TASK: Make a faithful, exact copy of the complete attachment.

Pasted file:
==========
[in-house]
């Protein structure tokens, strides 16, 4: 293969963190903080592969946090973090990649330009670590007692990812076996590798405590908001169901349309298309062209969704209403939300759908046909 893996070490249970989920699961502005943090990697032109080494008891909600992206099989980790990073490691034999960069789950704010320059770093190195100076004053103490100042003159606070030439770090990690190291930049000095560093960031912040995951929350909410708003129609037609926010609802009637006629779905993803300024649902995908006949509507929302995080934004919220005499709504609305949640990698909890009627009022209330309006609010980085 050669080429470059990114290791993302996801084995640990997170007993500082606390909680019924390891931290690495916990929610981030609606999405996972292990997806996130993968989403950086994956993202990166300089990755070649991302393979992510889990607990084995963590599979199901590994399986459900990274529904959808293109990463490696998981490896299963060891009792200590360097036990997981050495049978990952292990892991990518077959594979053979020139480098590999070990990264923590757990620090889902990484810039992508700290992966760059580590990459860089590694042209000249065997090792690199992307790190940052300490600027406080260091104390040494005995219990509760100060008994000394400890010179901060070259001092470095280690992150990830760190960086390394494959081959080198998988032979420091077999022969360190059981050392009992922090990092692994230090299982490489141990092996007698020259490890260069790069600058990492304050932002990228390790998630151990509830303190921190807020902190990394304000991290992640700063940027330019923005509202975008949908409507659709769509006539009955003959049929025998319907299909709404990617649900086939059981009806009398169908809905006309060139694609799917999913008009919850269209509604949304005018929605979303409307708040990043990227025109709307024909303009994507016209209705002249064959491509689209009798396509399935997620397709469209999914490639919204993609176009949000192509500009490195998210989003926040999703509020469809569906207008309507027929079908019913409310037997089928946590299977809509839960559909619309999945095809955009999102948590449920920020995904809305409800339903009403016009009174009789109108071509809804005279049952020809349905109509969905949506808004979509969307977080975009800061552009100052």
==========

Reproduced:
[in-house]
């Protein structure tokens, strides 16, 4: 293969963190903080592969946090973090990649330009670590007692990812076996590798405590908001169901349309298309062209969704209403939300759908046909 893996070490249970989920699961502005943090990697032109080494008891909600992206099989980790990073490691034999960069789950704010320059770093190195100076004053103490100042003159606070030439770090990690190291930049000095560093960031912040995951929350909410708003129609037609926010609802009637006629779905993803300024649902995908006949509507929302995080934004919220005499709504609305949640990698909890009627009022209330309006609010980085 050669080429470059990114290791993302996801084995640990997170007993500082606390909680019924390891931290690495916990929610981030609606999405996972292990997806996130993968989403950086994956993202990166300089990755070649991302393979992510889990607990084995963590599979199901590994399986459900990274529904959808293109990463490696998981490896299963060891009792200590360097036990997981050495049978990952292990892991990518077959594979053979020139480098590999070990990264923590757990620090889902990484810039992508700290992966760059580590990459860089590694042209000249065997090792690199992307790190940052300490600027406080260091104390040494005995219990509760100060008994000394400890010179901060070259001092470095280690992150990830760190960086390394494959081959080198998988032979420091077999022969360190059981050392009992922090990092692994230090299982490489141990092996007698020259490890260069790069600058990492304050932002990228390790998630151990509830303190921190807020902190990394304000991290992640700063940027330019923005509202975008949908409507659709769509006539009955003959049929025998319907299909709404990617649900086939059981009806009398169908809905006309060139694609799917999913008009919850269209509604949304005018929605979303409307708040990043990227025109709307024909303009994507016209209705002249064959491509689209009798396509399935997620397709469209999914490639919204993609176009949000192509500009490195998210989003926040999703509020469809569906207008309507027929079908019913409310037997089928946590299977809509839960559909619309999945095809955009999102948590449920920020995904809305409800339903009403016009009174009789109108071509809804005279049952020809349905109509969905949506808004979509969307977080975009800061552009100052």